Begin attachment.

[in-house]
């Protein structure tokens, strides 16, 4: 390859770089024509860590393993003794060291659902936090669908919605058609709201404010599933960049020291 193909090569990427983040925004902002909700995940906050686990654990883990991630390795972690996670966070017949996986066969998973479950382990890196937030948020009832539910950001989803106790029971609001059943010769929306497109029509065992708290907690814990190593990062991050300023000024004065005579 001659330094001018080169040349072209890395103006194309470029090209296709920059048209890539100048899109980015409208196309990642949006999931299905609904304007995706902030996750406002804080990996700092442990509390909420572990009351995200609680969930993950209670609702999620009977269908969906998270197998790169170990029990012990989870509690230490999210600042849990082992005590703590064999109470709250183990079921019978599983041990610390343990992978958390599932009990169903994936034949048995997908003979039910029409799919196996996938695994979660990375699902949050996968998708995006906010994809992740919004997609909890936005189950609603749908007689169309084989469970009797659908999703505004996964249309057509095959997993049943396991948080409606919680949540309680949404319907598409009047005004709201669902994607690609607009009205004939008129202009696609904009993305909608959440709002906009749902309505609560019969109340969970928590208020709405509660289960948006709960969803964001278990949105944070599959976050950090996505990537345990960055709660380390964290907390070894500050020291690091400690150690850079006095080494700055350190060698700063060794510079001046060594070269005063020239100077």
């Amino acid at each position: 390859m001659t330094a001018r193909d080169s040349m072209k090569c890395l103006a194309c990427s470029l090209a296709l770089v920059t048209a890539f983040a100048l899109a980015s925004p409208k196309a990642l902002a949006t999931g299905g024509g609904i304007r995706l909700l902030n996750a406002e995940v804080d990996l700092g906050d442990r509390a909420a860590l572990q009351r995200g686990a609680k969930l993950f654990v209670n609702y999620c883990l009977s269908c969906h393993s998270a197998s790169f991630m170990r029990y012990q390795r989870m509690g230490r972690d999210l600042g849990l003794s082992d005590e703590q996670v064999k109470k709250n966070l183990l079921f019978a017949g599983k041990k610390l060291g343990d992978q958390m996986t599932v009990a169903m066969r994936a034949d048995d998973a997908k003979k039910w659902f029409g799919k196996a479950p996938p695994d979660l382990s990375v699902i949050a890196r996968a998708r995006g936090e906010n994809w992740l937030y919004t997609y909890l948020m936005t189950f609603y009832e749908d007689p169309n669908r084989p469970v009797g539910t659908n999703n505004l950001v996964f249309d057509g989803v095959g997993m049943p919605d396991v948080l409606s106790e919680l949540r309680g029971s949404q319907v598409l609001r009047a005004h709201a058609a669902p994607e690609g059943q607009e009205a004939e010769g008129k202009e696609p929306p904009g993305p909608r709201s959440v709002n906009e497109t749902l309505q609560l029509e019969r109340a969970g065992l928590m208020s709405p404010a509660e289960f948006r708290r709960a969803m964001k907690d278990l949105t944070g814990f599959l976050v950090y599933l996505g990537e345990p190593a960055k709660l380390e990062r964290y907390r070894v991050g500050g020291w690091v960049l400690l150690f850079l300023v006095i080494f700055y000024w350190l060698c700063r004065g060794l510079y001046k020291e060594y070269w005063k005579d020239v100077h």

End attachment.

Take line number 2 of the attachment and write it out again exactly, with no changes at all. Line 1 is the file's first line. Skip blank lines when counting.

């Protein structure tokens, strides 16, 4: 390859770089024509860590393993003794060291659902936090669908919605058609709201404010599933960049020291 193909090569990427983040925004902002909700995940906050686990654990883990991630390795972690996670966070017949996986066969998973479950382990890196937030948020009832539910950001989803106790029971609001059943010769929306497109029509065992708290907690814990190593990062991050300023000024004065005579 001659330094001018080169040349072209890395103006194309470029090209296709920059048209890539100048899109980015409208196309990642949006999931299905609904304007995706902030996750406002804080990996700092442990509390909420572990009351995200609680969930993950209670609702999620009977269908969906998270197998790169170990029990012990989870509690230490999210600042849990082992005590703590064999109470709250183990079921019978599983041990610390343990992978958390599932009990169903994936034949048995997908003979039910029409799919196996996938695994979660990375699902949050996968998708995006906010994809992740919004997609909890936005189950609603749908007689169309084989469970009797659908999703505004996964249309057509095959997993049943396991948080409606919680949540309680949404319907598409009047005004709201669902994607690609607009009205004939008129202009696609904009993305909608959440709002906009749902309505609560019969109340969970928590208020709405509660289960948006709960969803964001278990949105944070599959976050950090996505990537345990960055709660380390964290907390070894500050020291690091400690150690850079006095080494700055350190060698700063060794510079001046060594070269005063020239100077």